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The selective and destructive action of a single subcutaneous injection of cadmium chloride on the testes of various laboratory animals was first described by Pařízek in 1956 (see Pařízek, 1957). These observations have been confirmed and extended in a number of laboratories (Cameron & Foster, 1963; Chiquoine, 1964; Gunn, Gould & Anderson, 1961, 1963; Kar & Das, 1960; Mason, Brown, Young & Nesbit, 1964; Meek, 1959; Pařízek, 1957). On the other hand, no effect of such an injection on the female reproductive system was noted (Gunn et al., 1961; Pařízek, 1960). Recently Pařízek (1964) has reported that a single subcutaneous injection of 0·04 mm CdCl2/kg body weight given to pregnant rats on the 17th to 21st day of pregnancy resulted in destruction of the foetal portion of the placenta and death of the embryos.

The study reported here documents the sensitivity of the pregnant albino mouse to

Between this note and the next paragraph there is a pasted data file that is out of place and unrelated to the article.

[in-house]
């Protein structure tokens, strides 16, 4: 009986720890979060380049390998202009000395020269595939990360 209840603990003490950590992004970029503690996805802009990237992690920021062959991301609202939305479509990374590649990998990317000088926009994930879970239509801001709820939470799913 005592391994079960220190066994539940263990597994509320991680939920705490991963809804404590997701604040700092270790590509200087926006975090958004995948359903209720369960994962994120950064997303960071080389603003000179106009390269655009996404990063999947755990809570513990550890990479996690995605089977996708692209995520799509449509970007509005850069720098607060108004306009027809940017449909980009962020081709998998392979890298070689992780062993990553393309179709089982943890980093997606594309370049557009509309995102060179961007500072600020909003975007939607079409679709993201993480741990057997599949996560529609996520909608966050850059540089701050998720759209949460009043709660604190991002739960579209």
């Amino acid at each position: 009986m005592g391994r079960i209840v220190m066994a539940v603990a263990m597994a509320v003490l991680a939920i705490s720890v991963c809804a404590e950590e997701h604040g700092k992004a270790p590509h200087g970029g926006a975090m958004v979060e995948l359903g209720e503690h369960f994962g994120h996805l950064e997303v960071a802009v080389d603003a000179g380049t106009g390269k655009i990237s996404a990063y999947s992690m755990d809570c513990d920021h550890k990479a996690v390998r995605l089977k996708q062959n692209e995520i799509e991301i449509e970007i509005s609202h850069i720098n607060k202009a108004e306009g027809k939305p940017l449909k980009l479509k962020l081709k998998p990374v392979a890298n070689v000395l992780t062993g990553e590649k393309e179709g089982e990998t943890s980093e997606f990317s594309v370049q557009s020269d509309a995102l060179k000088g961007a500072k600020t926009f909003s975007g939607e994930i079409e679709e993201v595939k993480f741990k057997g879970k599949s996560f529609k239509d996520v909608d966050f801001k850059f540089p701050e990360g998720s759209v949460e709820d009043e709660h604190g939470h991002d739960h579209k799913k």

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The testes of a variety of mammalian species have been reported to be sensitive to a subcutaneous or intraperitoneal injection of cadmium chloride at a dosage level of 0·02 to 0·04 mm-CdCl2/kg body weight (rat: Pařízek, 1957, 1960; Mason, Brown, Young & Nesbitt, 1964; Gunn, Gould & Anderson, 1961; Kar & Das, 1960; mouse: Meek, 1959; Chiquoine, 1964; rabbit: Pařízek, 1960; Cameron & Foster, 1963; hamster: Pařízek, 1960; guinea-pig: Pařízek 1960) and the necrosis of the testis which follows such an injection has been described by these same authors. The rabbit, however, has been reported to be sensitive by Pařízek (1960) and by Cameron & Foster (1963) but to be insensitive by Smith, Smith & McCall (1960). Kar & Das (1962) found no testicular necrosis 30 days after a single subcutaneous injection of 10 mg